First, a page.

One company that has been operating right at the cutting edge of synthetic and renewable fuels for years is P1 in Berlin. CEO Martin Popilka explains the current situation: “State-of-the-art internal combustion engines and carbon- neutral fuels can work together to further a climate-neutral mobility. We could start reducing CO2 emissions immediately by using an increasing percentage of renewable components in normal gasoline”. The German filling station network currently comprises around 14,500 filling stations. Blended fuels such as E10 and R33 can easily be stored in the large underground tanks that were previously used for conventional petrol and diesel.

The potential of renewable fuels is great

If we take a look across all the mobility sectors, it seems clear that renewable fuels and electromobility will have to complement each other in the future. Only an orchestrated interaction can guarantee significant progress on the way to emission-free mobility, even taking into account the costs. In 2017, Bosch calculated that, depending on the cost of the regenerative energy used, a hybrid car powered by renewable fuels with a maximum mileage of 160,000 kilometers is cheaper than an electric car over the same distance. And not only that, such a vehicle could use the existing filling stations and the automotive industry and its suppliers can continue to use the existing know-how in combustion technology in the future.

Renewable fuels as energy storage

Renewable fuels, just like conventional liquid fuels, can be easily stored and transported. This does not apply to electricity generated from hydropower, wind, and solar energy unless, of course, one uses the renewable electricity to produce synthetic fuels. Synthetic fuels can become an important part of the energy transition. At the moment, their production is still time-consuming and expensive, because large-scale production facilities are in the process of being set up. But a market ramp-up and a favorable price development in the electricity sector could ensure that renewable fuels become significantly cheaper. According to current studies, fuel costs of EUR 1.00 to EUR 1.40 per liter can be realized in the long run (excluding energy tax).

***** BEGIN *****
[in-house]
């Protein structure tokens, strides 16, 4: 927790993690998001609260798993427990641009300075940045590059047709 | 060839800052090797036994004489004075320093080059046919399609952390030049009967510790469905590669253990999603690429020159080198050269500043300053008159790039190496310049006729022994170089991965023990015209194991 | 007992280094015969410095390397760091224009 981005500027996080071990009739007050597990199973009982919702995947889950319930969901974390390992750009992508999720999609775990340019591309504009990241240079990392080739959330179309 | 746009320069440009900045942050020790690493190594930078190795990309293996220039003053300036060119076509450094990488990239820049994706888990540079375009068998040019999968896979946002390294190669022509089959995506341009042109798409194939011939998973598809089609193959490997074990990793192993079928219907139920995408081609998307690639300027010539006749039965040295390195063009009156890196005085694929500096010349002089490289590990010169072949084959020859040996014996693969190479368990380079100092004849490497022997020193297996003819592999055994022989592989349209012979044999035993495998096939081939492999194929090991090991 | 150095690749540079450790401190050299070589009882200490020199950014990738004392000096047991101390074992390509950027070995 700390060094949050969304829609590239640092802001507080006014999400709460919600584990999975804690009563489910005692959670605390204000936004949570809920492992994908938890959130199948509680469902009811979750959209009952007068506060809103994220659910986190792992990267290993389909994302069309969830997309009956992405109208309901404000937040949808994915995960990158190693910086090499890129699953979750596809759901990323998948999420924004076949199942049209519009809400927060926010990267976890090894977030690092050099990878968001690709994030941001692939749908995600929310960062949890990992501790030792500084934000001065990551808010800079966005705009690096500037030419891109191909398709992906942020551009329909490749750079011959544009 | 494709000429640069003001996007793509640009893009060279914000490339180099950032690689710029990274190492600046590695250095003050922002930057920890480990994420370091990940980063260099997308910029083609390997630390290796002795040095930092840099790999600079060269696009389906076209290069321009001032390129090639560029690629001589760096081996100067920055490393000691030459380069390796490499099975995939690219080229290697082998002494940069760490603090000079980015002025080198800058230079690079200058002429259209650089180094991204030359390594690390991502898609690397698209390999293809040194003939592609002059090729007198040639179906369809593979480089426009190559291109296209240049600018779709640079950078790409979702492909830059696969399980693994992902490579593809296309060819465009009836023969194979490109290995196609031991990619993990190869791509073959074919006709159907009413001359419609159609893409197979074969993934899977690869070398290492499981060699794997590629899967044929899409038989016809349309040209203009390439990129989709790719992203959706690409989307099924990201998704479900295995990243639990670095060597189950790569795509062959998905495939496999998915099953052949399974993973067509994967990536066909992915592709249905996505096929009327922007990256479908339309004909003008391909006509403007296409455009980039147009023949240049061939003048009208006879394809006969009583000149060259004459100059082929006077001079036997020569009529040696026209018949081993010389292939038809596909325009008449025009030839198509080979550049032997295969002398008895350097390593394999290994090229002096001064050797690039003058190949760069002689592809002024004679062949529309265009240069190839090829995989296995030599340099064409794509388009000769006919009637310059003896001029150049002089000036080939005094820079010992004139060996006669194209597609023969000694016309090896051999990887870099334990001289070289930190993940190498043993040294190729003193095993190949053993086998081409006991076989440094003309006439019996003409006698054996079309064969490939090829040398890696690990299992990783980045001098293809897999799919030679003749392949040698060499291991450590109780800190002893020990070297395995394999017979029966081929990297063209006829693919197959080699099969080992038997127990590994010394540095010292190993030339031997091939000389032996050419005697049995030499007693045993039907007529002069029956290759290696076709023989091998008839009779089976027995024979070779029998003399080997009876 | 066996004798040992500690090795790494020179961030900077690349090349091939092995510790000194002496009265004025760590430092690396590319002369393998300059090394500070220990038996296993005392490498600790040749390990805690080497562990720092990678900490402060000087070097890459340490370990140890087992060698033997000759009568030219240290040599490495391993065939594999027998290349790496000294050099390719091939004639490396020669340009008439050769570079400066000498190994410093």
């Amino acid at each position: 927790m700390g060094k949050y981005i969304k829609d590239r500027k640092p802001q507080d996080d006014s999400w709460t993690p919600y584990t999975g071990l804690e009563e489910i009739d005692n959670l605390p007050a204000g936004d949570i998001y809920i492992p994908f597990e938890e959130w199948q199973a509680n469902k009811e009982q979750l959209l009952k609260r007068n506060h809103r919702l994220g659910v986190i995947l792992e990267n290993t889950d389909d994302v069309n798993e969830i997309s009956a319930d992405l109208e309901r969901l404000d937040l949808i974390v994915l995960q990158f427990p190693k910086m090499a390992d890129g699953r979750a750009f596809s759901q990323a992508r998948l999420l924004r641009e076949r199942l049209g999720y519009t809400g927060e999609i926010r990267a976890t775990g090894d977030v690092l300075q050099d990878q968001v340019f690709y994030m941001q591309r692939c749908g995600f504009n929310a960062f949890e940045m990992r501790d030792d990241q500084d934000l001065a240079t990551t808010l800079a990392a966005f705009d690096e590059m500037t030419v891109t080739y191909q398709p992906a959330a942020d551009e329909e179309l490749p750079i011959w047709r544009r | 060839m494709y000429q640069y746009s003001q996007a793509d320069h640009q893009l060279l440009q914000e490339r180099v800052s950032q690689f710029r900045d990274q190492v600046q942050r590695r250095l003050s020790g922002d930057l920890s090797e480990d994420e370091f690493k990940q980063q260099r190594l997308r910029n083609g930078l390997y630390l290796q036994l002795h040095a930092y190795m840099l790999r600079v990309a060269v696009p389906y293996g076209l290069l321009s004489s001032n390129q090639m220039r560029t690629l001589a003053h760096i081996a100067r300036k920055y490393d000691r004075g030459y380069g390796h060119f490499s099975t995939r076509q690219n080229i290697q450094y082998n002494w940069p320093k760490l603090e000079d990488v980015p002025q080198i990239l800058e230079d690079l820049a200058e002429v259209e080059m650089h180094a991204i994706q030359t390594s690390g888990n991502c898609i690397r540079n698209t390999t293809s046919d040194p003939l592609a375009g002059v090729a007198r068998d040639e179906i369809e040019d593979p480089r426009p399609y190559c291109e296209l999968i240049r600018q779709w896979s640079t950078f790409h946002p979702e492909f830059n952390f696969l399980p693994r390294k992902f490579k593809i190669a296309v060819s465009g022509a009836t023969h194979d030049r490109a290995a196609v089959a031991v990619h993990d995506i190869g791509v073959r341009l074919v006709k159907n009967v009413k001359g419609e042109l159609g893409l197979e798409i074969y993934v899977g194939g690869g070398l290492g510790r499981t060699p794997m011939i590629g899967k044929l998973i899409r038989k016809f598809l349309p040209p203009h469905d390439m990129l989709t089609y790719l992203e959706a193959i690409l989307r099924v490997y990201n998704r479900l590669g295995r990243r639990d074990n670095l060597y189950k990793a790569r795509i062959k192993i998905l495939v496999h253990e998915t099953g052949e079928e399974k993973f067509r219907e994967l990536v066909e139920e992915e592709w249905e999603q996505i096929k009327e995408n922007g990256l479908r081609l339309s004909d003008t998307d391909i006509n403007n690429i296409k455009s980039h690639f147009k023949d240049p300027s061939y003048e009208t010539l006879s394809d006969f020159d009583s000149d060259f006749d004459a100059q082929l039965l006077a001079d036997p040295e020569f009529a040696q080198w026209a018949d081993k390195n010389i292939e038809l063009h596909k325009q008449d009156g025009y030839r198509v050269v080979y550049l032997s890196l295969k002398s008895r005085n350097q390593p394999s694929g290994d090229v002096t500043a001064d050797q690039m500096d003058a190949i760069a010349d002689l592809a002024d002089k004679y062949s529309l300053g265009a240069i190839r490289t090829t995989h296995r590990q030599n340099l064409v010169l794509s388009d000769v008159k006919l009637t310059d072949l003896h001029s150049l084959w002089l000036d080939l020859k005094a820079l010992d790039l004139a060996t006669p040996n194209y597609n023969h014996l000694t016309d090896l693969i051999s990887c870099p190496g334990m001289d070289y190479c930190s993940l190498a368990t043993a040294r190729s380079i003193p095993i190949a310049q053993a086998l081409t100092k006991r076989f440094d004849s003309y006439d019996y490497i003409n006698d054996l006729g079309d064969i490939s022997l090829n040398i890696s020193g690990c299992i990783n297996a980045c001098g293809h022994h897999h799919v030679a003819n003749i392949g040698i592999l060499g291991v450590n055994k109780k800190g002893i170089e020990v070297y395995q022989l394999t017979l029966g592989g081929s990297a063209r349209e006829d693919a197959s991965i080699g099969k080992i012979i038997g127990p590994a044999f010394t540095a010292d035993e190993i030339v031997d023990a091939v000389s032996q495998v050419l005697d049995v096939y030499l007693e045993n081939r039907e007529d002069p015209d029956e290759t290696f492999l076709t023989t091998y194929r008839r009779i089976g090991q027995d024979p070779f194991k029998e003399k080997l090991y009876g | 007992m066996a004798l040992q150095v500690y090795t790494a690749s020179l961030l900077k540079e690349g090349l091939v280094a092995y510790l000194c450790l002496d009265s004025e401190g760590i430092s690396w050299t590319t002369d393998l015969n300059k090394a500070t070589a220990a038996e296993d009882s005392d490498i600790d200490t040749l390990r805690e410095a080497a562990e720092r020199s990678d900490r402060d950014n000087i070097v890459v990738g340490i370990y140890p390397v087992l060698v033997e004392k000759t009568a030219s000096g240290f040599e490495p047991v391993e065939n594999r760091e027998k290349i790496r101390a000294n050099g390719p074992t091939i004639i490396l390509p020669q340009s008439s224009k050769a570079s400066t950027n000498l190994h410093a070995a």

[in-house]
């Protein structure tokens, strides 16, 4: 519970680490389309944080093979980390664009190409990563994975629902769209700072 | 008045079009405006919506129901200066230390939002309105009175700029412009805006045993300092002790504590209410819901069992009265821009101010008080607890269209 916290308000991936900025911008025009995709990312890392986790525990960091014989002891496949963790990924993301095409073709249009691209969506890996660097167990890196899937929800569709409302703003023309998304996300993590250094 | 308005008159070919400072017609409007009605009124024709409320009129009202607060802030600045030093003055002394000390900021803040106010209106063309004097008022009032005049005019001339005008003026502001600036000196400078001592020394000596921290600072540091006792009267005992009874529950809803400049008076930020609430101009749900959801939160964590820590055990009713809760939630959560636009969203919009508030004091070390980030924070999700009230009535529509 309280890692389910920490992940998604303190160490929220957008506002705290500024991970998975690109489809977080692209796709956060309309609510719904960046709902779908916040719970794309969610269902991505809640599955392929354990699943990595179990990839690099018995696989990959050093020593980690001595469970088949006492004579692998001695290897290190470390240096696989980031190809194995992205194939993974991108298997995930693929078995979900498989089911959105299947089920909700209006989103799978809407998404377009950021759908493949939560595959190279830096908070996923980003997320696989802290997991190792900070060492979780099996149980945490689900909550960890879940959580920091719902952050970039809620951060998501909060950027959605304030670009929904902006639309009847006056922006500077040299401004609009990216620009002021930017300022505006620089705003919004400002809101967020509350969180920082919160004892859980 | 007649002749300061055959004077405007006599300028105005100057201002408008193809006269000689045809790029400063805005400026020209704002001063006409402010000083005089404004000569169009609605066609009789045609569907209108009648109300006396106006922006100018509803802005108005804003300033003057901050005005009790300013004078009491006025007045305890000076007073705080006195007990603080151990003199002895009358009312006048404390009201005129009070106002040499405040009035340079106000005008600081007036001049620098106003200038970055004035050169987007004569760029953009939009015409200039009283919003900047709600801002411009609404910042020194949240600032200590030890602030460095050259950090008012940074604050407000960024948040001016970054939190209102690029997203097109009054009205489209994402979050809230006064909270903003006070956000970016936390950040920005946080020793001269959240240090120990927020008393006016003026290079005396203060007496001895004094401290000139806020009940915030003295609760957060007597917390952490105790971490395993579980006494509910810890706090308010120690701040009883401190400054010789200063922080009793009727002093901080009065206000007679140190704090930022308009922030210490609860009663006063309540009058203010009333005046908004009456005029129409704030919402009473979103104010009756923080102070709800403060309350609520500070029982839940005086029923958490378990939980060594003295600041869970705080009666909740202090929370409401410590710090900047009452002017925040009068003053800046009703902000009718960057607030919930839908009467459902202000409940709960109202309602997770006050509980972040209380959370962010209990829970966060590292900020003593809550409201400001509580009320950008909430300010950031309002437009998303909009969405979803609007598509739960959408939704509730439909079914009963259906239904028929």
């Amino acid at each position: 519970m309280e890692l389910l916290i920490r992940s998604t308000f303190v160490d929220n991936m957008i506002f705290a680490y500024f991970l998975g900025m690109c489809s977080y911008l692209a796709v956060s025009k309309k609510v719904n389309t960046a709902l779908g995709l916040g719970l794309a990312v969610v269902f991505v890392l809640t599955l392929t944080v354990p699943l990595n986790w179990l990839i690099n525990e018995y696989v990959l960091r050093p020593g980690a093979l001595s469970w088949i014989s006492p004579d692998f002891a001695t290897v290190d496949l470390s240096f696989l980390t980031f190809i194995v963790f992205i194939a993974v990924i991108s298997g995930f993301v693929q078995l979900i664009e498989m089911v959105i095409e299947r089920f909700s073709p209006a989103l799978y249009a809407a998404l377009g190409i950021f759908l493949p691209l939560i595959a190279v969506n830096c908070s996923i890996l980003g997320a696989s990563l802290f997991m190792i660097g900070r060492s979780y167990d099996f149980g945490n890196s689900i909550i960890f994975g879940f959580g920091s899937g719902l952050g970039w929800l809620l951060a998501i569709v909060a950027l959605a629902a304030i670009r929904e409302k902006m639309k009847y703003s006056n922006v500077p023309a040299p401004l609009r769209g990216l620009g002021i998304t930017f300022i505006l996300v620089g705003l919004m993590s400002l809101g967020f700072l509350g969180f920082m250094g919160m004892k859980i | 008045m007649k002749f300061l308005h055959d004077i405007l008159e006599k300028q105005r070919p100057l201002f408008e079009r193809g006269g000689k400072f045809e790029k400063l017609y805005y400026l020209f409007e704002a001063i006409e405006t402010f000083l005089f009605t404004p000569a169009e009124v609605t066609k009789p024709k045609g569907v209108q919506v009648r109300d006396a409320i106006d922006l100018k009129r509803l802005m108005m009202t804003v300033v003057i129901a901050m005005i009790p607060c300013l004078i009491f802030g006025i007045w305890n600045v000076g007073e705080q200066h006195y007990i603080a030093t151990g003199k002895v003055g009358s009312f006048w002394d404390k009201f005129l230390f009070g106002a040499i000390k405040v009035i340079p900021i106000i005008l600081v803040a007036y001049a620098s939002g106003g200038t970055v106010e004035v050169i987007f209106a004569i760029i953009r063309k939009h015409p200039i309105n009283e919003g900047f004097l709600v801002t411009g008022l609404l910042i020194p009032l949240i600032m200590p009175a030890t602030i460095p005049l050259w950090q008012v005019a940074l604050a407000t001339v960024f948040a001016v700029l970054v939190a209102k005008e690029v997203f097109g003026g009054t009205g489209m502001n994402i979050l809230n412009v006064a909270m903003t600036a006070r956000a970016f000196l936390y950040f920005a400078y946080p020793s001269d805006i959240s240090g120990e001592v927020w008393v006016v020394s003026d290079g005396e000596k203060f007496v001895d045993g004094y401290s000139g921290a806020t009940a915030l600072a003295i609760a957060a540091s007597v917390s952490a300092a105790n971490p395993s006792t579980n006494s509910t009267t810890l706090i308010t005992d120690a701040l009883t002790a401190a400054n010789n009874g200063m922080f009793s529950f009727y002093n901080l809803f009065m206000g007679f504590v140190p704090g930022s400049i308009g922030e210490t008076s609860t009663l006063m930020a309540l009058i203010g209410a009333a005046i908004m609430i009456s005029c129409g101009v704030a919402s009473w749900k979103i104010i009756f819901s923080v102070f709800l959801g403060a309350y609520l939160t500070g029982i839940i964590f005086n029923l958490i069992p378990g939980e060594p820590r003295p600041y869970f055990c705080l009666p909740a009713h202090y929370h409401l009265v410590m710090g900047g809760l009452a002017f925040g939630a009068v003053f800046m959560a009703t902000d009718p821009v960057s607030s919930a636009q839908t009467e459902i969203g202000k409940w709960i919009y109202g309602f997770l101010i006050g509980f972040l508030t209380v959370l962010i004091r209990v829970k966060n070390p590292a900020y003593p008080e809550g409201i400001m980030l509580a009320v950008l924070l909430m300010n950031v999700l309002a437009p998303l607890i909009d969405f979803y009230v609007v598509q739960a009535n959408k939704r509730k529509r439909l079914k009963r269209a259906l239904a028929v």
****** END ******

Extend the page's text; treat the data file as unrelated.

Figures from German think tank “Agora Verkehrswende“ from 2018 show that the production of synthetic liquid fuels based on wind power plants in the North Sea cost around 20 to 30 ct/kWh in the early 2020s — conventional gasoline manages around 6 ct/kWh. In comparison, a combination of photovoltaics and wind power would be around 40 percent cheaper when set up in North Africa. In the medium to long term, the costs of synthetic fuels will be significantly reduced due to economies of scale and technical progress and could — this, of course, being an optimistic assumption — drop to as little as 10 ct/kWh. In this case, synthetic fuels would only be marginally more expensive than conventional ones. In order to make it cost-neutral for the end customer, the energy tax could be adjusted.